In last year's spring race, the final 154 laps were run under green, with Kyle Busch leading the final 74 and winning. That was Toyota's first win at Dover, giving all four Cup manufacturers a trip to Victory Lane at the Monster Mile in an eight-race span.
Green-flag pit stops should be easier, thanks to a widening of pit road. A new concrete pit wall stretching from Turn 4 down the fronstretch to Turn 1 allowed the track to reconfigure the 43 pit stalls, allowing for 4 extra feet in each box. A strip of grass on the frontstretch was eliminated and the outside pit wall was moved closer to the track, allowing for a wider driving lane in pit road.
Getting to pit road is also easier with new apron space between Turns 3 and 4, permitting cars more room to slow down.
So that's one less thing to think about -- and more time to think about the concrete beast.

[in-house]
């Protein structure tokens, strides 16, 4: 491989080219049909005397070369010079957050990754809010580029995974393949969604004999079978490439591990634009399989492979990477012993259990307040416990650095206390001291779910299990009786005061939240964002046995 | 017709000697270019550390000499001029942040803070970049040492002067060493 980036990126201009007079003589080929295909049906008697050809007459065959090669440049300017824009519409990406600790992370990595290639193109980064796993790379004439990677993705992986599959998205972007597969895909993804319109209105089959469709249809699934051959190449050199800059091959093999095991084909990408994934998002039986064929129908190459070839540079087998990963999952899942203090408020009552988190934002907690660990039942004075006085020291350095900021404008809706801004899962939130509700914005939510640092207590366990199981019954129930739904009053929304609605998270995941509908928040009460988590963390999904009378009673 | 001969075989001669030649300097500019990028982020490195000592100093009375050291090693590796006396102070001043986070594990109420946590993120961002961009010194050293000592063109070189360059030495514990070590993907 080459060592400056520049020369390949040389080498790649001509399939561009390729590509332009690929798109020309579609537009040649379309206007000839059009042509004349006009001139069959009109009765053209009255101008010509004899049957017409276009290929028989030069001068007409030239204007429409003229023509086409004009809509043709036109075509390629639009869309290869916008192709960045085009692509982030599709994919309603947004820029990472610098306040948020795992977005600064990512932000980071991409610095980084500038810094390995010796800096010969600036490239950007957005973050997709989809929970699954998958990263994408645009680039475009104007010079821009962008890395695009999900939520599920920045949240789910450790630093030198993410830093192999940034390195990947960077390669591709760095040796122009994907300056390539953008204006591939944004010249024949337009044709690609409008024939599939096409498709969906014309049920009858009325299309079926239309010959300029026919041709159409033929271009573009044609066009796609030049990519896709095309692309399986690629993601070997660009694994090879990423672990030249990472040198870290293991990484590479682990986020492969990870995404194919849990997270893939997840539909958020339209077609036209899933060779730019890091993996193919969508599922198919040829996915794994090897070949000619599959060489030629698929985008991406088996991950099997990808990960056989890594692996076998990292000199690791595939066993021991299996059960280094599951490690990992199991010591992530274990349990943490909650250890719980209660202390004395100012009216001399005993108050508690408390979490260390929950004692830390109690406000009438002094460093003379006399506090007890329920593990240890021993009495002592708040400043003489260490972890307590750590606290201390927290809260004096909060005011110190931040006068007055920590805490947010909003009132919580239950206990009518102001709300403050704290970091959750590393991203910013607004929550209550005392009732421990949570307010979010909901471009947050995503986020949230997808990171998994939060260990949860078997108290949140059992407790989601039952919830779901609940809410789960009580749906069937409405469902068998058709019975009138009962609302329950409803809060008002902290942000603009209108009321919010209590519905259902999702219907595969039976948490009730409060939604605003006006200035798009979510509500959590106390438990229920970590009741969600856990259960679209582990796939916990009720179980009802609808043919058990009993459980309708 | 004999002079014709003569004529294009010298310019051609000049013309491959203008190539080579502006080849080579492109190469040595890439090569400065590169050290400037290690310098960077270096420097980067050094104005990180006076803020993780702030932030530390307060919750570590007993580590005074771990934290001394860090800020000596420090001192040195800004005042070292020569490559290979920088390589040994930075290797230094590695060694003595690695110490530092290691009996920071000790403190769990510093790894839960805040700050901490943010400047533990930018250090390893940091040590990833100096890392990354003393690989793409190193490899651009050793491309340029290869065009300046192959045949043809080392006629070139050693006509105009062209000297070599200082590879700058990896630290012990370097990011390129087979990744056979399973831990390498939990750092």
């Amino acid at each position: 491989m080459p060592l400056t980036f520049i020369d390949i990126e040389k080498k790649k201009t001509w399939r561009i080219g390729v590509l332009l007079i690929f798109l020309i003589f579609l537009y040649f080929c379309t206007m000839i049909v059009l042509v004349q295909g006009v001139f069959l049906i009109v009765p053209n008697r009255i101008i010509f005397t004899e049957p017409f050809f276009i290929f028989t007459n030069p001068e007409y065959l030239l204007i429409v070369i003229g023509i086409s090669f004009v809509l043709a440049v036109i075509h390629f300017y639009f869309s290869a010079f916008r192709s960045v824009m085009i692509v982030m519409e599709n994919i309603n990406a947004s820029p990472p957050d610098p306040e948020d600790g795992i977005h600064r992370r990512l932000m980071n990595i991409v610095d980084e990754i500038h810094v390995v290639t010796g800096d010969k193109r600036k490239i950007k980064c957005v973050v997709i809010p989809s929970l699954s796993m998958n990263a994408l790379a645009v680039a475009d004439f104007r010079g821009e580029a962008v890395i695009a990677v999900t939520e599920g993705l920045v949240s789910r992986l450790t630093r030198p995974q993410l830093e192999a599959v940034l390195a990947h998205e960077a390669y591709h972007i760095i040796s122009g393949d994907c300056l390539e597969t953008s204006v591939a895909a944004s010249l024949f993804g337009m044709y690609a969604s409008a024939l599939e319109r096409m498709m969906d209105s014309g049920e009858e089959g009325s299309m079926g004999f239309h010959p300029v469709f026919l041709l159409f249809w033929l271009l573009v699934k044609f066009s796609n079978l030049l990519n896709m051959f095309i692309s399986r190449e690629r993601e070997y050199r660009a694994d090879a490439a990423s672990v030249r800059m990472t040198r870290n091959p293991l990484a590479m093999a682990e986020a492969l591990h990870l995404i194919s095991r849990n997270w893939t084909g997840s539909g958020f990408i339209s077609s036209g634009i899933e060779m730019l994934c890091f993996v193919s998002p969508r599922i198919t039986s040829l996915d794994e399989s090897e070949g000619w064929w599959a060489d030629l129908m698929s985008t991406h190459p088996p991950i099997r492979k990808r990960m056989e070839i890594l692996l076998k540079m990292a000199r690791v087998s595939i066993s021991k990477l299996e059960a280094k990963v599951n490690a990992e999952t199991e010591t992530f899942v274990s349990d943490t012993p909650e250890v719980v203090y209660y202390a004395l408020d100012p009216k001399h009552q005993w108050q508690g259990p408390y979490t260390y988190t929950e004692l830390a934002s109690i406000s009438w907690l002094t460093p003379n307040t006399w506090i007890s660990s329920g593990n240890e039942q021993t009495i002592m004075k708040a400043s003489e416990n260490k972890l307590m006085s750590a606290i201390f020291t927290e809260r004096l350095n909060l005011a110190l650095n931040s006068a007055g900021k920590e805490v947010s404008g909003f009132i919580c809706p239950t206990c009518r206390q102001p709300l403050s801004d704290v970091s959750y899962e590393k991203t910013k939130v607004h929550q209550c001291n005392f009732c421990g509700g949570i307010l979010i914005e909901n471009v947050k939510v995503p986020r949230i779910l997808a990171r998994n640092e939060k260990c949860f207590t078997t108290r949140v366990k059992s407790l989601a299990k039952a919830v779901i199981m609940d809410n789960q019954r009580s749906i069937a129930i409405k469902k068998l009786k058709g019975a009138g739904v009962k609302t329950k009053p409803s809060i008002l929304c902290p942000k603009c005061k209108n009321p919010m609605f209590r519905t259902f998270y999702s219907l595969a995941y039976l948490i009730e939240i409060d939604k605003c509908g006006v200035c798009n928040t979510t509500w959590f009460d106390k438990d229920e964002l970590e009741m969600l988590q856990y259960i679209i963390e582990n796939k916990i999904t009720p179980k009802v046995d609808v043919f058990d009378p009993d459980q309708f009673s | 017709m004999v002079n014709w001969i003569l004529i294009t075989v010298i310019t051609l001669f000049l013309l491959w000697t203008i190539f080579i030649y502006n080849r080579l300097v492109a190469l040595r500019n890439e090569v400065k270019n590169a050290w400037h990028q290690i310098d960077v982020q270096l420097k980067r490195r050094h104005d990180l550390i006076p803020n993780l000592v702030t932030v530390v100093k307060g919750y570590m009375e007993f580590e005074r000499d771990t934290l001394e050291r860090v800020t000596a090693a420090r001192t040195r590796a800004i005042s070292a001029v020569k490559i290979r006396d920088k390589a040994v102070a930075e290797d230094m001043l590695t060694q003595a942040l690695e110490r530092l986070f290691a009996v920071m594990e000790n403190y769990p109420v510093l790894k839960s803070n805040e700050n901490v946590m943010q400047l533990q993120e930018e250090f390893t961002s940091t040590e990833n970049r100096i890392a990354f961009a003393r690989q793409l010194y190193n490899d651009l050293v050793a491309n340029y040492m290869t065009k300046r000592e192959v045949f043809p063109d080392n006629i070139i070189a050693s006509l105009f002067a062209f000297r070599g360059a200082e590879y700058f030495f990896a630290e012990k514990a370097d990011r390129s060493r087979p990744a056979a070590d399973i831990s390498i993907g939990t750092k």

"Because it is concrete, the track has a lot more bumps than an asphalt track would," said two-time winner Tony Stewart, second in points as a new owner-driver. "There are seams in Dover's surface and places where they've cut the concrete for expansion. Those sections shift and change, and every year when you go there the bumps are a little bit different than they were the year before. Dover is a track that's constantly changing.
"But it's one of those places where you really can't change your driving style. You still have to do the same things you always do. It's just a matter of finding the package that's right for that racetrack."
David Reutimann: His team actually took "The Franchise" nameplate off his car, figuring it must have been some kind of racing jinx when the No. 00 stopped running in the top 15. At Talladega, Richmond and Darlington, he didn't crack the top 25.
So nothing wrong with a little rain in Charlotte. No one who has ever scored a rain-shortened win has given the trophy back, and this one's not going anywhere either -- especially not after Reutimann moved to 13th in points, six points shy of Mark Martin and the prized 12th position.